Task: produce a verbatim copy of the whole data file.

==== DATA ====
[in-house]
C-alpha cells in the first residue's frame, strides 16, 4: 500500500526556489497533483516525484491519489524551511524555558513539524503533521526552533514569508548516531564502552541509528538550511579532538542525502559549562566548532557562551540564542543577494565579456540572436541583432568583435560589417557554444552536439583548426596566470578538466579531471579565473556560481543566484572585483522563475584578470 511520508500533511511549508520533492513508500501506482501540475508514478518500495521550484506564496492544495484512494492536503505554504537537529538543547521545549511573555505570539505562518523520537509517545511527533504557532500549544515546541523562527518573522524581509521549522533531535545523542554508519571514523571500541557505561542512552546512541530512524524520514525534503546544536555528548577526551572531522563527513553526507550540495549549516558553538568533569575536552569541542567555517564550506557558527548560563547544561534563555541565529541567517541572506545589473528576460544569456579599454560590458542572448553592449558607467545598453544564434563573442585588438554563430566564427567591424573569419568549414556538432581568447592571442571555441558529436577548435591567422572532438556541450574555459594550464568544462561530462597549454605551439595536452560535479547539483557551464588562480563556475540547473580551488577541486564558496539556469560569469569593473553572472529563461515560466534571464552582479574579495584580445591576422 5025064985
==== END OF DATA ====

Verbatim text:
[in-house]
C-alpha cells in the first residue's frame, strides 16, 4: 500500500526556489497533483516525484491519489524551511524555558513539524503533521526552533514569508548516531564502552541509528538550511579532538542525502559549562566548532557562551540564542543577494565579456540572436541583432568583435560589417557554444552536439583548426596566470578538466579531471579565473556560481543566484572585483522563475584578470 511520508500533511511549508520533492513508500501506482501540475508514478518500495521550484506564496492544495484512494492536503505554504537537529538543547521545549511573555505570539505562518523520537509517545511527533504557532500549544515546541523562527518573522524581509521549522533531535545523542554508519571514523571500541557505561542512552546512541530512524524520514525534503546544536555528548577526551572531522563527513553526507550540495549549516558553538568533569575536552569541542567555517564550506557558527548560563547544561534563555541565529541567517541572506545589473528576460544569456579599454560590458542572448553592449558607467545598453544564434563573442585588438554563430566564427567591424573569419568549414556538432581568447592571442571555441558529436577548435591567422572532438556541450574555459594550464568544462561530462597549454605551439595536452560535479547539483557551464588562480563556475540547473580551488577541486564558496539556469560569469569593473553572472529563461515560466534571464552582479574579495584580445591576422 5025064985